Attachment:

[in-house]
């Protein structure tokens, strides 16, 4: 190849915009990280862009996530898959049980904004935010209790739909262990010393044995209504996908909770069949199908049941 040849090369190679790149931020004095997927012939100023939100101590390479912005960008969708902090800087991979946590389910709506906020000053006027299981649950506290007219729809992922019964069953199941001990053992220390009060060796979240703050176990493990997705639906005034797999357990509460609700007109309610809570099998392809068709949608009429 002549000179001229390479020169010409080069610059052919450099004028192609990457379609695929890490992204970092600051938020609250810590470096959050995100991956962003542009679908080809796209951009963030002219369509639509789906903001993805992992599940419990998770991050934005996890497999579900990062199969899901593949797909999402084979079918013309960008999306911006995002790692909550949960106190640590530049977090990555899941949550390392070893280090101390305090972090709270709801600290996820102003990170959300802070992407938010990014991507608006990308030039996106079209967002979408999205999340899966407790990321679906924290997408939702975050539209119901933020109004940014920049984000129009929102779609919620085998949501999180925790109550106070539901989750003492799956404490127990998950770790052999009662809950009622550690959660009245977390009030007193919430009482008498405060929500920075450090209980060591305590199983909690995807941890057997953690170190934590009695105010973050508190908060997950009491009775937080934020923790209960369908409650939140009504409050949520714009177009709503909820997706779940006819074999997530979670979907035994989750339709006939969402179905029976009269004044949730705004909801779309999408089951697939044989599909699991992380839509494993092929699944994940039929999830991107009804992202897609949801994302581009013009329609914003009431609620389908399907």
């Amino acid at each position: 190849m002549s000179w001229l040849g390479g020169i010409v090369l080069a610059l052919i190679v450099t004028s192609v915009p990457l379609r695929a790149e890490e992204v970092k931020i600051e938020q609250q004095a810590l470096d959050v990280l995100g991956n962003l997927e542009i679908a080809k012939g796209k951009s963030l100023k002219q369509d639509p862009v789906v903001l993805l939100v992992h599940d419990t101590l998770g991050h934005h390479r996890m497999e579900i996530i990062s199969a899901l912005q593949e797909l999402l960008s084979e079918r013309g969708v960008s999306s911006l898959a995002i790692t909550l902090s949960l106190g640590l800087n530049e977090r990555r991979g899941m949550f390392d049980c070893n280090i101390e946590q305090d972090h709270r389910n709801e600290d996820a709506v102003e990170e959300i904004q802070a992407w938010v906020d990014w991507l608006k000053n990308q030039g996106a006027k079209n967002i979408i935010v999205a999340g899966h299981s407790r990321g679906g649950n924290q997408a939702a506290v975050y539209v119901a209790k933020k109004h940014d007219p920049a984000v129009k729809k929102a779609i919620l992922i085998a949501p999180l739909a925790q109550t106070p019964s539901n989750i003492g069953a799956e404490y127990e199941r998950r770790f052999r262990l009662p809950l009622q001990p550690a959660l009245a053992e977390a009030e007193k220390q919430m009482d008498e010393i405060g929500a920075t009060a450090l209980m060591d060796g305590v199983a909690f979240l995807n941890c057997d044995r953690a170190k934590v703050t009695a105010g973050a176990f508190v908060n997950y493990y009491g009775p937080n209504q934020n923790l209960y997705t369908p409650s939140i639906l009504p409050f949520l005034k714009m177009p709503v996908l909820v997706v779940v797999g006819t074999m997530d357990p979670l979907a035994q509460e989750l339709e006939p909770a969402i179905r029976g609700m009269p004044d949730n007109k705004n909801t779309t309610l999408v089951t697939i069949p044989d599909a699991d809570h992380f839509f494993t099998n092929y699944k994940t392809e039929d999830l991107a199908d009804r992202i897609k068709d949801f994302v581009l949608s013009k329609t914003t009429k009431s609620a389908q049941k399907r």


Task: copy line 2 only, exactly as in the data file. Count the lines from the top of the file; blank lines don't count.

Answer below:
């Protein structure tokens, strides 16, 4: 190849915009990280862009996530898959049980904004935010209790739909262990010393044995209504996908909770069949199908049941 040849090369190679790149931020004095997927012939100023939100101590390479912005960008969708902090800087991979946590389910709506906020000053006027299981649950506290007219729809992922019964069953199941001990053992220390009060060796979240703050176990493990997705639906005034797999357990509460609700007109309610809570099998392809068709949608009429 002549000179001229390479020169010409080069610059052919450099004028192609990457379609695929890490992204970092600051938020609250810590470096959050995100991956962003542009679908080809796209951009963030002219369509639509789906903001993805992992599940419990998770991050934005996890497999579900990062199969899901593949797909999402084979079918013309960008999306911006995002790692909550949960106190640590530049977090990555899941949550390392070893280090101390305090972090709270709801600290996820102003990170959300802070992407938010990014991507608006990308030039996106079209967002979408999205999340899966407790990321679906924290997408939702975050539209119901933020109004940014920049984000129009929102779609919620085998949501999180925790109550106070539901989750003492799956404490127990998950770790052999009662809950009622550690959660009245977390009030007193919430009482008498405060929500920075450090209980060591305590199983909690995807941890057997953690170190934590009695105010973050508190908060997950009491009775937080934020923790209960369908409650939140009504409050949520714009177009709503909820997706779940006819074999997530979670979907035994989750339709006939969402179905029976009269004044949730705004909801779309999408089951697939044989599909699991992380839509494993092929699944994940039929999830991107009804992202897609949801994302581009013009329609914003009431609620389908399907």